Sep 7, 2010

Buffy The Vampire Slayer: The Body

I just watched Season 5's episode The Body, and it seems to me that it deserves a separate post, as it is too much to deal with in any other context.

WARNING! Obviously, this review has to contain a humongous spoiler, so if you are yet to see it, by all means do not read the rest of the entry, or even look at the picture below. You have been warned!

It is hard for me to figure out how I should go about such a profound work of art, perhaps because I have not experienced the situation described in the episode yet, thank God, or perhaps because it is so powerful, that in a way, talking about it feels a little inadequate. The death of Joyce Summers, Buffy and Dawn's mother, came out of nowhere, and the Whedon-directed The Body was as much a shock to viewers, as the situation was to the show's characters. A deep and tragic episode, filmed with integrity and painful realism, it has been described by both fans and critics as "one of the finest hours of drama in the history of television". The fact that the episode wasn't even nominated for an Emmy borders on the obscene, but the truth is that pop-culture isn't equipped to deal with this level of real.

Because Joss wanted to make this episode about the reality of losing a loved one. About the utter incomprehensibility of the first few hours. The Body is vastly different from any other episode in the show, not only in terms of story, but also in the way it was shot. For one, there is no music in it. Whedon thought - and rightly so - that a soundtrack to such an event would be cheating, it would "tell" people how to feel. He didn't want it to be that easy. After the opening sequence there is a cheery flashback Christmas scene with Joyce alive and all the Scoobies gathered around the table. It was put because Whedon wouldn't have the credits shown in the initial minutes of Buffy's reaction to finding her mother dead on the couch. The scene is painful to watch in this context, and cuts sharply back to reality.

Buffy's catatonic shock is perhaps the best performance in Sarah Michelle Gellar's career. The character literally ages a few decades in front of our eyes, and as the camera follows her around the house while she is waiting first for the paramedics, and then for Giles to arrive, you could physically feel reality crashing down on her, burying her under the weight of meaningless pain. In the opening sequence are established three key components of The Body. First, it centers on the mundane, the stupid little details - things that you would never notice in a normal day, but that suddenly become abstractly important, holding an almost timeless quality. Joss Whedon describes the feeling he wanted to capture as one of almost boredom. The tragedy drowning your sense of the real under a false blanket of the daily and the mundane.

Second, every scene in the episode is shot almost entirely in real time. There is no real plot structure to it, just four segments that show how the characters deal with Joyce's death. The prolonged scenes where nothing of seeming importance happens might be among the most meaningful comments on dealing with tragedy I have seen in my life.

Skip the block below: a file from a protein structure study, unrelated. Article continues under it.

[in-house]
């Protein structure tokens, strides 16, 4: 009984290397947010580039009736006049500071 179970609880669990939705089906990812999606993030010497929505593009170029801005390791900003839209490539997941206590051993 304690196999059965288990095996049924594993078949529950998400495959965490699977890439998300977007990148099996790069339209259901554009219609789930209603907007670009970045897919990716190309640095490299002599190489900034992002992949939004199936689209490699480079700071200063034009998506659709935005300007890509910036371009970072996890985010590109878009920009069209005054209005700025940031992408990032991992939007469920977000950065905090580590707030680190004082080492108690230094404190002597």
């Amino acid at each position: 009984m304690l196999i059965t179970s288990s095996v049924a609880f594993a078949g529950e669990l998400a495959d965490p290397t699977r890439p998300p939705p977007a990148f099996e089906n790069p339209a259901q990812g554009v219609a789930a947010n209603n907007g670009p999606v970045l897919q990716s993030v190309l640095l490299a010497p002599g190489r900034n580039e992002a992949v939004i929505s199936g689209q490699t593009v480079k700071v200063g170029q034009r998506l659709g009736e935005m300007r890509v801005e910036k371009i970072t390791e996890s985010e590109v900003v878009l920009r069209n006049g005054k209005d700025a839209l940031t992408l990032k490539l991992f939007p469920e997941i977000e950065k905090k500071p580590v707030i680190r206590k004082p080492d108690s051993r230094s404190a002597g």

And third, the camera. It deserves a special mention, as it - along with the absence of soundtrack - delivers most of the episode's unique atmosphere. A lot of strange angles are used to show Buffy's detachment from reality, while the scene where we couldn't see past the paramedic's mouth as he is telling her that her mother is dead, because she can't look at his face, is heartwrenching. There are a few dream-sequences in the episode - the first one being the Christmas flashback - and they all end in sudden cut-backs to reality. The second one - where Joyce suddenly responds to CPR and opens her eyes, followed by a few short cuts in the ambulance and the hospital - is particularly painful since there is no way to recognize it as fake until you are halfway through it.

Of course, such an ambitious work would fail miserably with a lesser cast, but everyone performs beyond their best. Emma Caulfield gives her greatest performance in the entire show, as Anya breaks down, confused and completely incapable to deal with the concept of mortality. Alyson Hannigan also acts beautifully as her Willow tries to anchor herself with mundane details like the choice of appropriate clothing, while the tears are threatening to burst out. Michelle Trachtenberg also deserves a mention, since she manages to give Dawn's reaction to her mother's death a very deep, very mature feel. The actress was fifteen at the time.

In an episode that was painful in every conceivable aspect, where even Joyce's eyes were intentionally left open because Joss didn't want the viewers to have a "she is just asleep" way of escape, it is just another stroke of genius that The Body is the place where we witness Willow and Tara's first kiss. Whedon felt that since they were living together, it could not be made to look special, and so he gave them a completely non-erotic moment of intimacy and comfort in the face of overwhelming tragedy.

A work of grace, power and tragic beauty, The Body is not only the single greatest episode of Buffy The Vampire Slayer, but also among the most profound movie/television experiences I have had. It is hard to watch, and does not get easier with repeats. If anything, it gets harder. The brilliant acting, amazing shooting decisions and the painfully honest screenplay never go over the line, never oversell the tragedy. I do not think I need to trivialize this post with a score, as it is obvious what that would be. Despite Whedon's often-voiced protests, The Body is a cathartic experience, and one that has to be seen at any cost.

No comments:

Post a Comment